I saw the promoted tweet last night. “Are you expecting? Questions about food? @CanIEatThisBot has tips from the FDA and Mayo Clinic.” But when I started asking questions, things got weird. Spoiler: It lies.
These were all from actual conversations I had with this bot.
— Twitter Parents (@TwitterParents) May 11, 2017
First, I asked it about deli meat, which can carry listeria so pregnant women are advised to steer clear unless it’s been cooked. The bot said as much, but then added that you should also avoid deli meats unless they “do not contain nitrites or nitrates”.
Wait, what? There’s no special concern about nitrites or nitrates in pregnancy. (They’re probably fine for everyone else, too.) What else is this bot telling people?
A lot of garbage, it turns out. It said eggplants “contain large amounts of phytohormones which can stimulate menstruation when consumed daily”. This is not a thing. And when I asked it about mushrooms, it told me “Haaayyyllll naw ?…Raw mushrooms are also a big no since they are carcinogenic”. Also not a thing.
The bot cited an FDA page on fruits and vegetables that does not mention eggplant. And it didn’t give a source for the mushroom factoid at all. I reached out to registered dietician Torey Armul, author of Bun Appetit: A Simple Guide to Eating Right During Pregnancy, who confirmed that there is nothing wrong with eating eggplants or mushrooms during pregnancy. (She had heard these myths before, though.)
So I asked the bot’s maker, reply.ai, what their sources really are. Co-founder Clara de Soto replied with a list that included the FDA, Mayo Clinic and now Parents.com. (Fun fact: The bot’s answer for “Can I eat brie?” cites a Parents.com article but gets its conclusion wrong.)
I asked about the eggplant and mushroom garbage (in more neutral terms) and de Soto admitted they used MomJunction, an Indian parenting website, for those “more specific foods”. MomJunction does not cite any sources, and the articles themselves are a mess; the one on eggplants is actually titled 7 Health Benefits of Eating Eggplant During Pregnancy and says that it prevents birth defects but has a “side effect” of miscarriage.
Don’t rely on this bot for any advice in pregnancy. It wants you to ask it about oysters but doesn’t mention that the actual FDA says raw oysters are risky. It gives a dismissive, unhelpful answer if you ask it about beer or wine. It is, in short, very bad at its job.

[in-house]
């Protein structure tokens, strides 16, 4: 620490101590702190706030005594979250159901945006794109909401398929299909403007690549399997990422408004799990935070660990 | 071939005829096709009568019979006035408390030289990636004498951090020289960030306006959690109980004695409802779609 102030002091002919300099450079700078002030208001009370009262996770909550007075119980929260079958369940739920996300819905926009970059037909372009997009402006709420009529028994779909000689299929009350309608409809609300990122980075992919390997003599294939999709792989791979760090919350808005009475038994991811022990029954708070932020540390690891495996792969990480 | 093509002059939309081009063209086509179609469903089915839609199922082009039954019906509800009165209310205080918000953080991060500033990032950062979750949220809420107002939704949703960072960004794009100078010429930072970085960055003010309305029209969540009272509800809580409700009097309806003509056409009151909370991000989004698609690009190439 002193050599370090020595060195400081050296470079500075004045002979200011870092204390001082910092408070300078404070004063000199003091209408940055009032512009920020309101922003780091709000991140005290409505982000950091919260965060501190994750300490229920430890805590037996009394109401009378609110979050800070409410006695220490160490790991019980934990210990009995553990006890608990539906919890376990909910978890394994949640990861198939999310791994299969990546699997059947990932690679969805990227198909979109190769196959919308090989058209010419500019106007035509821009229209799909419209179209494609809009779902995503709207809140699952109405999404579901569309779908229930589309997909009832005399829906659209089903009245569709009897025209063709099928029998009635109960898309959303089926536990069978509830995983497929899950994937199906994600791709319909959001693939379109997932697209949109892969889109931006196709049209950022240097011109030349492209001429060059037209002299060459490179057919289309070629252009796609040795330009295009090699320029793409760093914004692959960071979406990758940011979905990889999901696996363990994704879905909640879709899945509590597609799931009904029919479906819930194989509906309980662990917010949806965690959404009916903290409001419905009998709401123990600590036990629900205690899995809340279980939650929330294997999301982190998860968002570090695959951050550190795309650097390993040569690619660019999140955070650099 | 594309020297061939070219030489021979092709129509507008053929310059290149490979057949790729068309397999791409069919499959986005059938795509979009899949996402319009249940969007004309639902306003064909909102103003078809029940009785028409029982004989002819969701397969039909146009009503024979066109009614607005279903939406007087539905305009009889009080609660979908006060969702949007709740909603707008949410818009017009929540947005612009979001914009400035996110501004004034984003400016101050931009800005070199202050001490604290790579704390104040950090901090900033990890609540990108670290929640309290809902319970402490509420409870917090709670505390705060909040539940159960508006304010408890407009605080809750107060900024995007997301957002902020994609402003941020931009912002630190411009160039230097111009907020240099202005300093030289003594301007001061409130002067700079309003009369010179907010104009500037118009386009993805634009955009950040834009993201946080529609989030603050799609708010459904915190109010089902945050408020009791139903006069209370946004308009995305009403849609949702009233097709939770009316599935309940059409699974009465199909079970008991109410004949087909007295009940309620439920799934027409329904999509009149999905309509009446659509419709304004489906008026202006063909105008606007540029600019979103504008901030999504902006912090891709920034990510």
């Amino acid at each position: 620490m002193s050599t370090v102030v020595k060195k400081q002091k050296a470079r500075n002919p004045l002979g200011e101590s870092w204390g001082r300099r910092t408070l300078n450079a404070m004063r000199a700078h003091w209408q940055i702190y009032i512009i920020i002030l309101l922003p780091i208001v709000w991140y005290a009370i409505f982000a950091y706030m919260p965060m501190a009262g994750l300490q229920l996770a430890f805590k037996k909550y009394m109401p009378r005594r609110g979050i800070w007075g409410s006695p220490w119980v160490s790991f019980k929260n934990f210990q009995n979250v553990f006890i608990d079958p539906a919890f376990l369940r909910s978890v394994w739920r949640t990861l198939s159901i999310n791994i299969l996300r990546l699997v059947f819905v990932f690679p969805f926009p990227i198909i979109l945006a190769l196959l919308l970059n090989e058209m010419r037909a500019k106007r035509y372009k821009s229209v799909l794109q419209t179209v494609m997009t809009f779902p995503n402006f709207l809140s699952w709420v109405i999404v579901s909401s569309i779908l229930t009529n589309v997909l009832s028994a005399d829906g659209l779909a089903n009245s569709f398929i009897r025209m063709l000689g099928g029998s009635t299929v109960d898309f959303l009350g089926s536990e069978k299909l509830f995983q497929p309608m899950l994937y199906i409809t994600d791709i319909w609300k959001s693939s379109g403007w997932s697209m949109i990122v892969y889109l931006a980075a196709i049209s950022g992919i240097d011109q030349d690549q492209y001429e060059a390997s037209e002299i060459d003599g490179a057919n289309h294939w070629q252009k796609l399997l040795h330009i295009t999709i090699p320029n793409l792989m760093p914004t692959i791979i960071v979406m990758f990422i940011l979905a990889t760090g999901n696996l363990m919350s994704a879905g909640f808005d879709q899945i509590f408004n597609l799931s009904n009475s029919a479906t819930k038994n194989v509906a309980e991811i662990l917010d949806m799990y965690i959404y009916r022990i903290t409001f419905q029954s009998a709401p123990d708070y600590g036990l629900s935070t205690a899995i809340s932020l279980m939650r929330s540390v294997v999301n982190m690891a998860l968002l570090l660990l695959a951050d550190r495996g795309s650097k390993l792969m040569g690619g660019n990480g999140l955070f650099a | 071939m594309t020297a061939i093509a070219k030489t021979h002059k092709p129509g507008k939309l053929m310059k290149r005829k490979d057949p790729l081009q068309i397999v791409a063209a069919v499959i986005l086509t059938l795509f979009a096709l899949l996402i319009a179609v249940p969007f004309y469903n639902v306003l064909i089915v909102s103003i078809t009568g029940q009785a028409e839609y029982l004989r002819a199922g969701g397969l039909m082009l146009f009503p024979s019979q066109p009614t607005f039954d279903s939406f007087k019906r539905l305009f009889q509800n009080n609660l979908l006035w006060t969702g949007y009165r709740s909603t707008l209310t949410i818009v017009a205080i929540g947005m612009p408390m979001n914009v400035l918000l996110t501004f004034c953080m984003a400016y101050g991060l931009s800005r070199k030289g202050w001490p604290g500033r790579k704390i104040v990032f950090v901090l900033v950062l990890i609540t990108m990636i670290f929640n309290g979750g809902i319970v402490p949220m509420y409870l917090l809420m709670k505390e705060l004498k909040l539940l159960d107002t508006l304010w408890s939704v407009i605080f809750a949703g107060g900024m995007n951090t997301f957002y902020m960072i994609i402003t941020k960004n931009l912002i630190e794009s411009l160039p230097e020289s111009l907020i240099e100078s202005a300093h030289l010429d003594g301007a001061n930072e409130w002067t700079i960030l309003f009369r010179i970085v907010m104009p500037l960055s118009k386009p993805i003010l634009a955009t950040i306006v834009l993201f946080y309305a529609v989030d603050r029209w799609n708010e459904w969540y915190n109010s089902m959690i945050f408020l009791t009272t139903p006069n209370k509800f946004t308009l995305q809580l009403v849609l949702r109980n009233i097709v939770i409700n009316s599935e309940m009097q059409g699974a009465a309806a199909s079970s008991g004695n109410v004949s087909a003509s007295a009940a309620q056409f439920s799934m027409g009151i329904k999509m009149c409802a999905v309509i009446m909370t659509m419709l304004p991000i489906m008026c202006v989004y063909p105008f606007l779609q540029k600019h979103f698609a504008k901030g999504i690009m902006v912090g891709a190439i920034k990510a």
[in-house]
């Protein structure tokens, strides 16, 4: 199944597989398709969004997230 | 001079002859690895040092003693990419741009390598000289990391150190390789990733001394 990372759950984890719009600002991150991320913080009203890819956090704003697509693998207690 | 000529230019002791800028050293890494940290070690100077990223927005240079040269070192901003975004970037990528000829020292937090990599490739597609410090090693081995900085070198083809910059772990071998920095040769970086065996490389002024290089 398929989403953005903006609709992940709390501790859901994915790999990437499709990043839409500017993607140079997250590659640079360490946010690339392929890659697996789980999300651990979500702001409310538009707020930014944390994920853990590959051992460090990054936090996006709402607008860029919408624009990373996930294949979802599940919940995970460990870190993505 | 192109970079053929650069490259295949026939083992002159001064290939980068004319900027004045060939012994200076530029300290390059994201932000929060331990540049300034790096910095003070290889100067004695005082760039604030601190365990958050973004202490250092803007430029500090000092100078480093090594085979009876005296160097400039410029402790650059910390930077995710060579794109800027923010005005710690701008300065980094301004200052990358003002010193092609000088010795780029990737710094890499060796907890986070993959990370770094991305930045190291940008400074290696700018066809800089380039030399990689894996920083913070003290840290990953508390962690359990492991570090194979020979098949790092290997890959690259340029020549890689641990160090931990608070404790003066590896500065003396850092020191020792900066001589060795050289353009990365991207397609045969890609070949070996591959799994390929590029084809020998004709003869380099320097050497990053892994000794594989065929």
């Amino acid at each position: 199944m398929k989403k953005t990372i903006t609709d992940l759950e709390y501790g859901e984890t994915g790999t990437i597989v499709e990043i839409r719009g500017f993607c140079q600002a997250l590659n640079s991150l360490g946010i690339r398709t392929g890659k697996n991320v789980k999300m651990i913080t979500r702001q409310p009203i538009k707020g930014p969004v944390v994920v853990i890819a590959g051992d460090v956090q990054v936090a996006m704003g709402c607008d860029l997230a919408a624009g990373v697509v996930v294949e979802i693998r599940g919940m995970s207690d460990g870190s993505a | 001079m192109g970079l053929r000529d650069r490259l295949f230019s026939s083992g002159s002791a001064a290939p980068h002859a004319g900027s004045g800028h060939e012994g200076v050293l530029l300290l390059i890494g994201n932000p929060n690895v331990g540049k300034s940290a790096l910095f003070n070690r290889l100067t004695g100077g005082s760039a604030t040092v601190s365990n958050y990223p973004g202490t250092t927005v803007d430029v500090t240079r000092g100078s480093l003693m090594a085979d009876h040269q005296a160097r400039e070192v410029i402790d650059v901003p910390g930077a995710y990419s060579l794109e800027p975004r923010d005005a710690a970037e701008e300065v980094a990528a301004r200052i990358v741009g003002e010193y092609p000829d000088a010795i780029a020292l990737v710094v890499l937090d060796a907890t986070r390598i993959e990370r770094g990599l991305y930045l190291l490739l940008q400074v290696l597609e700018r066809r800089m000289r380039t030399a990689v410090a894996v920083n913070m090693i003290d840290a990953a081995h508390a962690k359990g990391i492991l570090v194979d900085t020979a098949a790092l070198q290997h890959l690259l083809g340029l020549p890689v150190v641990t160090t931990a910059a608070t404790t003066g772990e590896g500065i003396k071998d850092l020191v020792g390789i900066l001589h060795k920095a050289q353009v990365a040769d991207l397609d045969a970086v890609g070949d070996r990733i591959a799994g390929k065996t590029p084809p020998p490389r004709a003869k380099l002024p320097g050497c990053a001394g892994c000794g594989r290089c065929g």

So why would anybody build a bot to educate pregnant women on nutrition, and feed that bot unsourced, unhelpful information? Why wouldn’t you at least run it by a nutritionist or some kind of knowledgeable health professional? Why would you claim you’re getting information from the FDA and then say the opposite of what the FDA says?
“We’re a technology company, not pregnancy experts,” de Soto told me on the phone. She confirmed that they didn’t involve any health professionals in making the bot, although the co-founder’s doctor told her not to eat eggplant. They didn’t decide on any guidelines for what counted as a reputable source, either, and figured something was fair game to include if it turned up on multiple websites in a google search. After I voiced concerns about accuracy, de Soto said she’d ask the team to put a disclaimer on the answer about eggplant.
Basically, this is just a Mother’s Day themed stunt to advertise reply.ai’s bot-creating service. Here’s what the press kit says:
Our impetus for making the bot is because we still see a big gap between consumers understanding what bots are, how to use them, and how to get value from them (for instance, my dad still thinks bots are the reason Hamilton tickets are so expensive!). We feel “Botifying” a useful knowledge base like this helps to bridge that gap.
Way to take advantage of pregnant women in your eagerness to sell bots, reply.ai. Would you think it’s OK to build a customer service bot that tells people the opposite of what’s in company policy? Probably not, because money would be at stake, not something unimportant like a person’s health, right?
I’ll just be over here counting all the ways companies prey on parents’ (and especially women’s) insecurities about their kids for a quick buck.
PS. Here are the real answers pregnant women want when they ask “Can I eat this?” You could probably even make a bot to tell people all about them.